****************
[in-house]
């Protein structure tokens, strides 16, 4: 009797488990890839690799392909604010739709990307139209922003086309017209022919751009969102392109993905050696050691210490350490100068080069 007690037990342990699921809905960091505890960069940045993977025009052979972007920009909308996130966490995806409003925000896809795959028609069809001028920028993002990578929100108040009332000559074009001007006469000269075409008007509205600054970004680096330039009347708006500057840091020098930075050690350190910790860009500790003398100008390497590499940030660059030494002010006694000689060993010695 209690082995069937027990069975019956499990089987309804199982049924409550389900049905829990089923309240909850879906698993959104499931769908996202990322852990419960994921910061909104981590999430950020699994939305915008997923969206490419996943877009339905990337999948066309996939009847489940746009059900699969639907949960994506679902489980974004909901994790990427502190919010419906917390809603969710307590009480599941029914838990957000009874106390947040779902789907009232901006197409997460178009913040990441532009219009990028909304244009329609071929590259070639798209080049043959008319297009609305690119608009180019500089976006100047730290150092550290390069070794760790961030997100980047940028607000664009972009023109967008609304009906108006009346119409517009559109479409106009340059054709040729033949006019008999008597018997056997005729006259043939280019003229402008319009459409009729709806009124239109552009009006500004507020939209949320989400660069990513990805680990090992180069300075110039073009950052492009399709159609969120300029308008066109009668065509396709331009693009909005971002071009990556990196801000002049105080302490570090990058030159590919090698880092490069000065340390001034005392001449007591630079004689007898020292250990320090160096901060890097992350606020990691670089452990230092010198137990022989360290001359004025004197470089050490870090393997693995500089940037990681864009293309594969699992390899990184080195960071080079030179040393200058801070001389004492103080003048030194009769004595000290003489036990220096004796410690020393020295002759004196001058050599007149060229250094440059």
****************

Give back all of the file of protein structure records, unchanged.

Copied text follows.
[in-house]
């Protein structure tokens, strides 16, 4: 009797488990890839690799392909604010739709990307139209922003086309017209022919751009969102392109993905050696050691210490350490100068080069 007690037990342990699921809905960091505890960069940045993977025009052979972007920009909308996130966490995806409003925000896809795959028609069809001028920028993002990578929100108040009332000559074009001007006469000269075409008007509205600054970004680096330039009347708006500057840091020098930075050690350190910790860009500790003398100008390497590499940030660059030494002010006694000689060993010695 209690082995069937027990069975019956499990089987309804199982049924409550389900049905829990089923309240909850879906698993959104499931769908996202990322852990419960994921910061909104981590999430950020699994939305915008997923969206490419996943877009339905990337999948066309996939009847489940746009059900699969639907949960994506679902489980974004909901994790990427502190919010419906917390809603969710307590009480599941029914838990957000009874106390947040779902789907009232901006197409997460178009913040990441532009219009990028909304244009329609071929590259070639798209080049043959008319297009609305690119608009180019500089976006100047730290150092550290390069070794760790961030997100980047940028607000664009972009023109967008609304009906108006009346119409517009559109479409106009340059054709040729033949006019008999008597018997056997005729006259043939280019003229402008319009459409009729709806009124239109552009009006500004507020939209949320989400660069990513990805680990090992180069300075110039073009950052492009399709159609969120300029308008066109009668065509396709331009693009909005971002071009990556990196801000002049105080302490570090990058030159590919090698880092490069000065340390001034005392001449007591630079004689007898020292250990320090160096901060890097992350606020990691670089452990230092010198137990022989360290001359004025004197470089050490870090393997693995500089940037990681864009293309594969699992390899990184080195960071080079030179040393200058801070001389004492103080003048030194009769004595000290003489036990220096004796410690020393020295002759004196001058050599007149060229250094440059």